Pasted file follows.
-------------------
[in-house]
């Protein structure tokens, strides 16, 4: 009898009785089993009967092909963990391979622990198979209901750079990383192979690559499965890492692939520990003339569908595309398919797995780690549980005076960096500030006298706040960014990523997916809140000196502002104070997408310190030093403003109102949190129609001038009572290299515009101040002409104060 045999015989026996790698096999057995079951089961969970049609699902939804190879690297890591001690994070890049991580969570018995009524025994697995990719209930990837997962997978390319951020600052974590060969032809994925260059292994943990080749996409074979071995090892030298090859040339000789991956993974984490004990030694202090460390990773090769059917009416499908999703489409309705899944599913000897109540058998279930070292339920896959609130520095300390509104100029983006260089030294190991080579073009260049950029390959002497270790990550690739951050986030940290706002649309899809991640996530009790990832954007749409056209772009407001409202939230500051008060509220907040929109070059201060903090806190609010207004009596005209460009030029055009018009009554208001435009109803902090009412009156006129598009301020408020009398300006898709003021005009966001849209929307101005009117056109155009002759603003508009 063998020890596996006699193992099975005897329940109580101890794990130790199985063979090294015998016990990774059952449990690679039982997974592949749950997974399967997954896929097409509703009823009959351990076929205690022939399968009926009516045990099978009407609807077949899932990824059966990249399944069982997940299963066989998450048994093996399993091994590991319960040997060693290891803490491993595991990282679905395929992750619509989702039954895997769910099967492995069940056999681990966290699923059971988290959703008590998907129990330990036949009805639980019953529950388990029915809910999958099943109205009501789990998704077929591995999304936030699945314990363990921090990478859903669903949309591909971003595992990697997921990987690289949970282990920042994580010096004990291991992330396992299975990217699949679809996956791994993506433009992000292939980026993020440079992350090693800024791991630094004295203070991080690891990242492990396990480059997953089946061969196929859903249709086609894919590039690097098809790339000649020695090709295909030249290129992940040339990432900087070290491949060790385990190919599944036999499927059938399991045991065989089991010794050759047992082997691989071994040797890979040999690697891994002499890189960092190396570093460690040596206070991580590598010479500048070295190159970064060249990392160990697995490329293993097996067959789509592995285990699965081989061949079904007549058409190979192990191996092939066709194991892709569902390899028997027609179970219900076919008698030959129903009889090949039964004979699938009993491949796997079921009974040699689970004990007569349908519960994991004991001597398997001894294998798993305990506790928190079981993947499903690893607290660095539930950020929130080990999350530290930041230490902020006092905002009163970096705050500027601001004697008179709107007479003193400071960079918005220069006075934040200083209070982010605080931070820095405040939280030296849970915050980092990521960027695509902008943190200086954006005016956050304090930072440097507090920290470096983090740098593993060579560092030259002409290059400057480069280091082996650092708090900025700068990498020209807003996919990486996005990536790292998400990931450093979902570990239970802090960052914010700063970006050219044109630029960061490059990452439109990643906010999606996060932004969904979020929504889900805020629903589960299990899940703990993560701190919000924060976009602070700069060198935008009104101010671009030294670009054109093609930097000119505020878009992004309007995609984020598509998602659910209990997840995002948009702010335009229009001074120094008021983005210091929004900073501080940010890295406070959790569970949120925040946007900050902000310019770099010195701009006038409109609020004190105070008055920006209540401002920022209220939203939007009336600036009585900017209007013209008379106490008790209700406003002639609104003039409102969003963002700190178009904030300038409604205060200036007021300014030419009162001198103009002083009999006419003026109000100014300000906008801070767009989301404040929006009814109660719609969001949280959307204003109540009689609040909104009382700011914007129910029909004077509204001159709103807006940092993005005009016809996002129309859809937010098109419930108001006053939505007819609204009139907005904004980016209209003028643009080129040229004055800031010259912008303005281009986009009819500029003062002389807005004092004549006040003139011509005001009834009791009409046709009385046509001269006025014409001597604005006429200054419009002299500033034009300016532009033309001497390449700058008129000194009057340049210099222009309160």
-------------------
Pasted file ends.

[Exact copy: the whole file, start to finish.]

[in-house]
């Protein structure tokens, strides 16, 4: 009898009785089993009967092909963990391979622990198979209901750079990383192979690559499965890492692939520990003339569908595309398919797995780690549980005076960096500030006298706040960014990523997916809140000196502002104070997408310190030093403003109102949190129609001038009572290299515009101040002409104060 045999015989026996790698096999057995079951089961969970049609699902939804190879690297890591001690994070890049991580969570018995009524025994697995990719209930990837997962997978390319951020600052974590060969032809994925260059292994943990080749996409074979071995090892030298090859040339000789991956993974984490004990030694202090460390990773090769059917009416499908999703489409309705899944599913000897109540058998279930070292339920896959609130520095300390509104100029983006260089030294190991080579073009260049950029390959002497270790990550690739951050986030940290706002649309899809991640996530009790990832954007749409056209772009407001409202939230500051008060509220907040929109070059201060903090806190609010207004009596005209460009030029055009018009009554208001435009109803902090009412009156006129598009301020408020009398300006898709003021005009966001849209929307101005009117056109155009002759603003508009 063998020890596996006699193992099975005897329940109580101890794990130790199985063979090294015998016990990774059952449990690679039982997974592949749950997974399967997954896929097409509703009823009959351990076929205690022939399968009926009516045990099978009407609807077949899932990824059966990249399944069982997940299963066989998450048994093996399993091994590991319960040997060693290891803490491993595991990282679905395929992750619509989702039954895997769910099967492995069940056999681990966290699923059971988290959703008590998907129990330990036949009805639980019953529950388990029915809910999958099943109205009501789990998704077929591995999304936030699945314990363990921090990478859903669903949309591909971003595992990697997921990987690289949970282990920042994580010096004990291991992330396992299975990217699949679809996956791994993506433009992000292939980026993020440079992350090693800024791991630094004295203070991080690891990242492990396990480059997953089946061969196929859903249709086609894919590039690097098809790339000649020695090709295909030249290129992940040339990432900087070290491949060790385990190919599944036999499927059938399991045991065989089991010794050759047992082997691989071994040797890979040999690697891994002499890189960092190396570093460690040596206070991580590598010479500048070295190159970064060249990392160990697995490329293993097996067959789509592995285990699965081989061949079904007549058409190979192990191996092939066709194991892709569902390899028997027609179970219900076919008698030959129903009889090949039964004979699938009993491949796997079921009974040699689970004990007569349908519960994991004991001597398997001894294998798993305990506790928190079981993947499903690893607290660095539930950020929130080990999350530290930041230490902020006092905002009163970096705050500027601001004697008179709107007479003193400071960079918005220069006075934040200083209070982010605080931070820095405040939280030296849970915050980092990521960027695509902008943190200086954006005016956050304090930072440097507090920290470096983090740098593993060579560092030259002409290059400057480069280091082996650092708090900025700068990498020209807003996919990486996005990536790292998400990931450093979902570990239970802090960052914010700063970006050219044109630029960061490059990452439109990643906010999606996060932004969904979020929504889900805020629903589960299990899940703990993560701190919000924060976009602070700069060198935008009104101010671009030294670009054109093609930097000119505020878009992004309007995609984020598509998602659910209990997840995002948009702010335009229009001074120094008021983005210091929004900073501080940010890295406070959790569970949120925040946007900050902000310019770099010195701009006038409109609020004190105070008055920006209540401002920022209220939203939007009336600036009585900017209007013209008379106490008790209700406003002639609104003039409102969003963002700190178009904030300038409604205060200036007021300014030419009162001198103009002083009999006419003026109000100014300000906008801070767009989301404040929006009814109660719609969001949280959307204003109540009689609040909104009382700011914007129910029909004077509204001159709103807006940092993005005009016809996002129309859809937010098109419930108001006053939505007819609204009139907005904004980016209209003028643009080129040229004055800031010259912008303005281009986009009819500029003062002389807005004092004549006040003139011509005001009834009791009409046709009385046509001269006025014409001597604005006429200054419009002299500033034009300016532009033309001497390449700058008129000194009057340049210099222009309160």